• It’s worth highlighting results from the IHS Market survey: “Job creation was reported across both the manufacturing and service sectors. Greater manpower contributed to a further drop in backlogs of work as firms were able to work through previously-placed orders.”
• New vehicle sales are growing again – yet more evidence of economic recovery. Super-low interest rates, the government asset write off scheme and the restriction on overseas travel are all factors encouraging business and personal buyers to purchase new vehicles.
• Budding owner-occupiers – especially first home buyers – as well as investors are keen on property. New lending is at record highs with some stunning annual growth rates being recorded. Loans to build new homes are up over 80 per cent on a year ago, courtesy of state government incentives and super-low interest rates.
• In Queensland, the ACT, South Australia and Western Australia the average mortgage for an established home stands at record highs. In the past two years average mortgages have lifted more than $50,000 in both Queensland and South Australia and rose $120,000 in the ACT.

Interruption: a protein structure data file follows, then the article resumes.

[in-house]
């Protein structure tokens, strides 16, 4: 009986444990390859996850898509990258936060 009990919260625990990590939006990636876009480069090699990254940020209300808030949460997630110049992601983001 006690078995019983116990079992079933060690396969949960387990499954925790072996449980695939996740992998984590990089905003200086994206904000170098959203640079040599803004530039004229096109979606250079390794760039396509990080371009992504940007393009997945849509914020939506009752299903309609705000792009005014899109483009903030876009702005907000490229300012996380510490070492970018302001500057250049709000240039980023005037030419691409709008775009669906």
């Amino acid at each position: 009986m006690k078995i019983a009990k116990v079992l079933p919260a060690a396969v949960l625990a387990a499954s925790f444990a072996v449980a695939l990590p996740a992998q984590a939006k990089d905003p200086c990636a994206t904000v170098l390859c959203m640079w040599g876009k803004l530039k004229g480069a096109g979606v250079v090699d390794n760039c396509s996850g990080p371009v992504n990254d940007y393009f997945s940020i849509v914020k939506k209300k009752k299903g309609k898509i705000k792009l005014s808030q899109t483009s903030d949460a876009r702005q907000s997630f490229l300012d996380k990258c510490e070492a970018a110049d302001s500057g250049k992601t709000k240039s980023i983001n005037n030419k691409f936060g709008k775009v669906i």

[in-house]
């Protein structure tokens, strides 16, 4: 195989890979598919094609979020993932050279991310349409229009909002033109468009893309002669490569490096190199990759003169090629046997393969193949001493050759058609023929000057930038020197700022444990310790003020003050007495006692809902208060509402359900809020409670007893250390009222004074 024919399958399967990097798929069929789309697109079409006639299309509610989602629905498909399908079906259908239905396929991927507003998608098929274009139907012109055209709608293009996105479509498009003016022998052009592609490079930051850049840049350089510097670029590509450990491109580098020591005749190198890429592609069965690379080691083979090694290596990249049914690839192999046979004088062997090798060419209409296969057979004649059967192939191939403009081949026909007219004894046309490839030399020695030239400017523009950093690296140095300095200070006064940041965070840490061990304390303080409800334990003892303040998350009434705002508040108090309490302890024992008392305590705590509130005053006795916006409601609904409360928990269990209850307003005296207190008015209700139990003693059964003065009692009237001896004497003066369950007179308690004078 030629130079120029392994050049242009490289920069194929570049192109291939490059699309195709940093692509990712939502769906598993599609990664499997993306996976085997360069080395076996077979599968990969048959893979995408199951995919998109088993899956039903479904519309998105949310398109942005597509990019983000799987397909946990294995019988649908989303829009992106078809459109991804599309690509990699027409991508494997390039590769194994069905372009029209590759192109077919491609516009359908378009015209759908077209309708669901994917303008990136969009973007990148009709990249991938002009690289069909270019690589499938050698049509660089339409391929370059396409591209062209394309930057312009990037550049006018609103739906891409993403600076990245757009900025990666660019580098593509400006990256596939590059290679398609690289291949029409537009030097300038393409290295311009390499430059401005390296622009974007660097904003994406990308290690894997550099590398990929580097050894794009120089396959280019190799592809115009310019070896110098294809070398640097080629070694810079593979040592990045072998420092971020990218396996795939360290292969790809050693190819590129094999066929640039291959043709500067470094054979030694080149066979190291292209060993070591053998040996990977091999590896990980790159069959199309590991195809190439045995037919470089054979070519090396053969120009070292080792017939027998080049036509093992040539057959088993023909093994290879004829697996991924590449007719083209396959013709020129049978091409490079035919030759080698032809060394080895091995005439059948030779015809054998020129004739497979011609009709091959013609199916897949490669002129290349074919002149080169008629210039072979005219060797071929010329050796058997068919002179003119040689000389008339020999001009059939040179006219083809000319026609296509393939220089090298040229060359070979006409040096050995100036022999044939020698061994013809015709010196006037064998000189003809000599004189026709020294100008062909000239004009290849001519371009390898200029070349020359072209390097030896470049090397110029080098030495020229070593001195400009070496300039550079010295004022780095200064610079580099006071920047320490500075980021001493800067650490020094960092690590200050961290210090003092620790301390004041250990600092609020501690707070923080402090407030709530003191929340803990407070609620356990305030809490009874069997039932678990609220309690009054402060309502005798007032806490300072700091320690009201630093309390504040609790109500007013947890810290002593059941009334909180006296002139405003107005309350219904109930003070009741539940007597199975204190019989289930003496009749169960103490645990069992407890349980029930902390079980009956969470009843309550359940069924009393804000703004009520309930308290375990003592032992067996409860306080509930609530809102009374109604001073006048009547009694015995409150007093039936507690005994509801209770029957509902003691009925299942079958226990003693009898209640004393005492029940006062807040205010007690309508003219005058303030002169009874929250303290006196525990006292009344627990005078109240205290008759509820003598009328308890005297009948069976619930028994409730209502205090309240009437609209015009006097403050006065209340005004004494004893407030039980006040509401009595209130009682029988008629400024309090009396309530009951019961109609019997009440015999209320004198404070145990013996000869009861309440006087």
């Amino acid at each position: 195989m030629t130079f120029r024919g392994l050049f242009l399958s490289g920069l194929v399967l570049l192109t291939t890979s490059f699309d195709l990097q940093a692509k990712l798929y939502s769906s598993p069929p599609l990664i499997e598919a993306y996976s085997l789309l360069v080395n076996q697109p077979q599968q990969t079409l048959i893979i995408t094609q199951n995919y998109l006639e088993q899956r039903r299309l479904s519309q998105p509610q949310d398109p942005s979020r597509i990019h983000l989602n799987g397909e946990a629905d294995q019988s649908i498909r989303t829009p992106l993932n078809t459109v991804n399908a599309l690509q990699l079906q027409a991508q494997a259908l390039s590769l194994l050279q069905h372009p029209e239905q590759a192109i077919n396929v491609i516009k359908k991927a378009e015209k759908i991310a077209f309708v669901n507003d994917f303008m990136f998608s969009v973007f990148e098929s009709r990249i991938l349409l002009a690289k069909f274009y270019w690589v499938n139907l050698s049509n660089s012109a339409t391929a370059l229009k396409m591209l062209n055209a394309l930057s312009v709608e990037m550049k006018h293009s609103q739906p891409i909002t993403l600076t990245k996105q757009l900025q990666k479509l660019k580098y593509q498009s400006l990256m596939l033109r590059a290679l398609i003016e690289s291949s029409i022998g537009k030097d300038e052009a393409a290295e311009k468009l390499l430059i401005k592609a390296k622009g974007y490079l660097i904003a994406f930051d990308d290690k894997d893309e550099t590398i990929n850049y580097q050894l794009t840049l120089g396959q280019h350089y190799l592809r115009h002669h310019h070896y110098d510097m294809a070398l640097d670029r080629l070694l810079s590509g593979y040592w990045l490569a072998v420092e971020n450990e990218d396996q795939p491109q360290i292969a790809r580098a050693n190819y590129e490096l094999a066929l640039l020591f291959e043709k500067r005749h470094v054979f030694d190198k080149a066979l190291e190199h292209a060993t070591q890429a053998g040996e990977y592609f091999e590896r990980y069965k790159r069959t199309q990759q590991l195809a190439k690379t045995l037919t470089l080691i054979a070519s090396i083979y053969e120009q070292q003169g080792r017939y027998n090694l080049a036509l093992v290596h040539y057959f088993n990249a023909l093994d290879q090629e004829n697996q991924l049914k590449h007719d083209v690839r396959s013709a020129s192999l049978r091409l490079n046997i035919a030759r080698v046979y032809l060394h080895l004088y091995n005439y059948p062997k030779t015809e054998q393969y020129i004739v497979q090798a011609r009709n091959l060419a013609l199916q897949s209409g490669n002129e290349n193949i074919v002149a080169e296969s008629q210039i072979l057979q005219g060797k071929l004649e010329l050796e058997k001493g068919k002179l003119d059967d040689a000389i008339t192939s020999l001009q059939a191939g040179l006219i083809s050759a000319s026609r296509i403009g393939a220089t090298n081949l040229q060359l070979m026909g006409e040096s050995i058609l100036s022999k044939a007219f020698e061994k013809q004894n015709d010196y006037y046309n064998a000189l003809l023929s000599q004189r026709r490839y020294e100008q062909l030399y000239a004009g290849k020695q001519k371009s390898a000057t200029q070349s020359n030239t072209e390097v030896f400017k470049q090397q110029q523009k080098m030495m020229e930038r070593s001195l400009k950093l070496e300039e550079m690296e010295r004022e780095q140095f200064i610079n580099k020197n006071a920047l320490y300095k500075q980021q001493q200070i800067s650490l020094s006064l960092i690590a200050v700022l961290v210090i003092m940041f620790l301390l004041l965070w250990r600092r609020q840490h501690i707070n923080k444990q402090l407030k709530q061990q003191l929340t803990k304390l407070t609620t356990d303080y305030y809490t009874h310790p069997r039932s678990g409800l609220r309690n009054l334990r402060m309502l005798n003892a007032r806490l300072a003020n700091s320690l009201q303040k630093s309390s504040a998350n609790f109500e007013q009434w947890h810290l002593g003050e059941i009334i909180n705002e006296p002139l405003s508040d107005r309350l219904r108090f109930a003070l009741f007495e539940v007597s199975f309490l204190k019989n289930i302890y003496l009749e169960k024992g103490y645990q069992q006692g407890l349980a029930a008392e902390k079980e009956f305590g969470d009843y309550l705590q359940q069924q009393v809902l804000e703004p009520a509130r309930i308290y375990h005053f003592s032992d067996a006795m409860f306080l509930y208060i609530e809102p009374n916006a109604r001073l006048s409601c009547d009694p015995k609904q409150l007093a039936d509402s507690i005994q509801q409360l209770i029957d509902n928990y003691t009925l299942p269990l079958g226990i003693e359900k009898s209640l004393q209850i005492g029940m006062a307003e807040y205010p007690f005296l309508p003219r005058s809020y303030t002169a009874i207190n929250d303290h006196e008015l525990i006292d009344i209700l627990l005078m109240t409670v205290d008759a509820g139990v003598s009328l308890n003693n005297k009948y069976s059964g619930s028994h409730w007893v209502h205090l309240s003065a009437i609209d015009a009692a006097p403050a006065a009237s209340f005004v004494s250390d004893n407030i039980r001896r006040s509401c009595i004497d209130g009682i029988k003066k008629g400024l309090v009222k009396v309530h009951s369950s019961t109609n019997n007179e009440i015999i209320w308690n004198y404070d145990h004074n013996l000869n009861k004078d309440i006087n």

What do the figures show?
International trade – October
• The trade surplus increased rose by $1.6 billion to $7.46 billion in October. The surplus had hit a record high $10.53 billion in March. Australia has posted 34 successive monthly trade surpluses.
• The rolling annual surplus rose from $70.583 billion in the year to September to $74.165 billion in the year to October.
• Exports of goods and services rose by 5.4 per cent (exports of goods rose by 6.4 per cent).
• Imports of goods and services rose by 0.6 per cent (goods imports rose by 0.7 per cent).
• Rural exports rose by 8.2 per cent after falling 1.3 per cent in September. Exports of non-rural goods rose by 8.4 per cent after falling by 0.9 per cent in September. Gold exports fell by 16.1 per cent after rising by 71.7 per cent in September.